B12 Solipsism

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Mayor Daley’s Legacy

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Picasso on The Cross
Picasso on The Cross

Eric Zorn lists a few of the problems Richard Daley left for his successor. There are others that could be added, such as the Silver Shovel investigations, or even the continued abuse of TIF monies for real estate developers, but that’s a post for another time, as these ten are pretty devastating when you consider the bad place the City of Chicago is in because of Daley.

Wednesday marks the anniversary of Mayor Rahm Emanuel tagging in for Daley, yet even at this chronological distance, the former mayor continues to be a looming baleful presence in the news, more a subject for fury than nostalgia.

Consider, in no particular order, these 10 things:  

1. Recent revelations that Daley took advantage of obscure provisions in the law not only to avoid more than $400,000 in pension contributions but also to boost his retirement pay to $183,778 a year.

2. News that the dreaded privatization of parking meters in 2008 was worse than we thought: Chicago Parking Meters LLC, which has been cheerfully jacking up rates since buying 75-year rights to meter revenue for $1.15 billion, is billing the city $14 million for the offense of taking meters out of service for repairs and other street closings, and pursuing an additional $13.5 million claim related to parking for the disabled.

3. Headlines announcing that Daley, who quickly burned through most of that $1.15 billion parking-meter payout in an effort to conceal a structural deficit in city finances, was hired by Katten Muchin Rosenman LLP, the law firm that — wait for it! — billed the city $663,000 for helping negotiate the parking-meter deal.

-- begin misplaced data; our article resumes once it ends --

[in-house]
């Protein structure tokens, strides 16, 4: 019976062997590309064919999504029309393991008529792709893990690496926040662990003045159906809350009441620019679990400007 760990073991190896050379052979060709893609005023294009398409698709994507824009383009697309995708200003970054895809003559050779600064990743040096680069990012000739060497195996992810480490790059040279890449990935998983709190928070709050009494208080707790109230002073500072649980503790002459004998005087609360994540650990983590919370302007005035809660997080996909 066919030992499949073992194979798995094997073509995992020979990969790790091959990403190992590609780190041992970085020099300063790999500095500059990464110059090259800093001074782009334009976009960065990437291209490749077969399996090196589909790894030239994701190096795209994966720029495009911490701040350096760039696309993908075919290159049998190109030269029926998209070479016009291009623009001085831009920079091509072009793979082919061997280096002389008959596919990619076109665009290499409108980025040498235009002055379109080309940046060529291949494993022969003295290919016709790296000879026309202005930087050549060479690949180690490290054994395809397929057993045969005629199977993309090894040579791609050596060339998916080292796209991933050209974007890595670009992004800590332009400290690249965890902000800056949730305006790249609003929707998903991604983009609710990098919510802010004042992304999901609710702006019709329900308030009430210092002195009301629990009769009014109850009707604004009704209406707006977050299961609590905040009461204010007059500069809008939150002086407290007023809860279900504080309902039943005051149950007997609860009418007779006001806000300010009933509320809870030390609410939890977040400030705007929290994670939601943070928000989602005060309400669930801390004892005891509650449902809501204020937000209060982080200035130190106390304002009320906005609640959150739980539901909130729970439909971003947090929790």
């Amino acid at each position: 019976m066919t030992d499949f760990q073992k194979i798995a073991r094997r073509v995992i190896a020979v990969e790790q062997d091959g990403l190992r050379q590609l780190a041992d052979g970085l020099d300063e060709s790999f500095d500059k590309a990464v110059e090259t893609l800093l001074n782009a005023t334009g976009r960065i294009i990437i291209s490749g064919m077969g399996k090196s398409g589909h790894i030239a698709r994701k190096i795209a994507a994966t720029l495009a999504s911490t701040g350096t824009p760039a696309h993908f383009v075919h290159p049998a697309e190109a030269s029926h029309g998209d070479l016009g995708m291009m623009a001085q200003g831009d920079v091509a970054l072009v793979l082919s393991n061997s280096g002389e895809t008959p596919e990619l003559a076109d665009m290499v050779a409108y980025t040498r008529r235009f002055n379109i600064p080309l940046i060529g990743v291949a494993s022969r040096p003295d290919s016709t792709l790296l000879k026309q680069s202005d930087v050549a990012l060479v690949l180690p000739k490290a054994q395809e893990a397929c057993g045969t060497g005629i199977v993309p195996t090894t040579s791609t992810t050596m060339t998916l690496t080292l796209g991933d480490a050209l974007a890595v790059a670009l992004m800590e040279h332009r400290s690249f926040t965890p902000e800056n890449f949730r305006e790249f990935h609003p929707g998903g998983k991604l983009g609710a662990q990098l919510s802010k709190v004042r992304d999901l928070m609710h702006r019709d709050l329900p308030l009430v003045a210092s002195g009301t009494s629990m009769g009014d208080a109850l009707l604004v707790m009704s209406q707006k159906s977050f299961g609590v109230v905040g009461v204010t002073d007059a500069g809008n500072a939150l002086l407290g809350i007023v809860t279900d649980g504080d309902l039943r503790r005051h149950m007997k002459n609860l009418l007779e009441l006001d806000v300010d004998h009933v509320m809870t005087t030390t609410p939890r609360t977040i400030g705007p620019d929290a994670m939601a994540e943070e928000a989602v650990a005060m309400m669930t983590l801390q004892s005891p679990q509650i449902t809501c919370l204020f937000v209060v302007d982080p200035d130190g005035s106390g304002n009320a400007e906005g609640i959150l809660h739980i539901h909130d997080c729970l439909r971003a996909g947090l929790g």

(click here to continue reading Change of Subject: Daley, a year later— No thanks for the memories.)

Mayor Emanuel
Mayor Emanuel

and this might be the worst:

5. The ever-growing realization that toward the end of his 22 years in office, Daley was frantically moving money around and playing budget tricks instead of taking on the painful job of resetting priorities to restore the city to fiscal health. “That set of choices has been avoided over the past decade,” said Emanuel one year ago of the $636 million budget shortfall he inherited.

“We cannot ignore these problems a day longer,” he said.

“Because of the appalling lack of stewardship by you-know-who,” he did not say.

Mayor Daley did some good things for the city, I won’t deny it, but at what cost? Is having a sparkling downtown worth all the corruption and crony capitalism?

Written by Seth Anderson

May 16th, 2012 at 7:45 am

Posted in Chicago-esque,government

Tagged with ,

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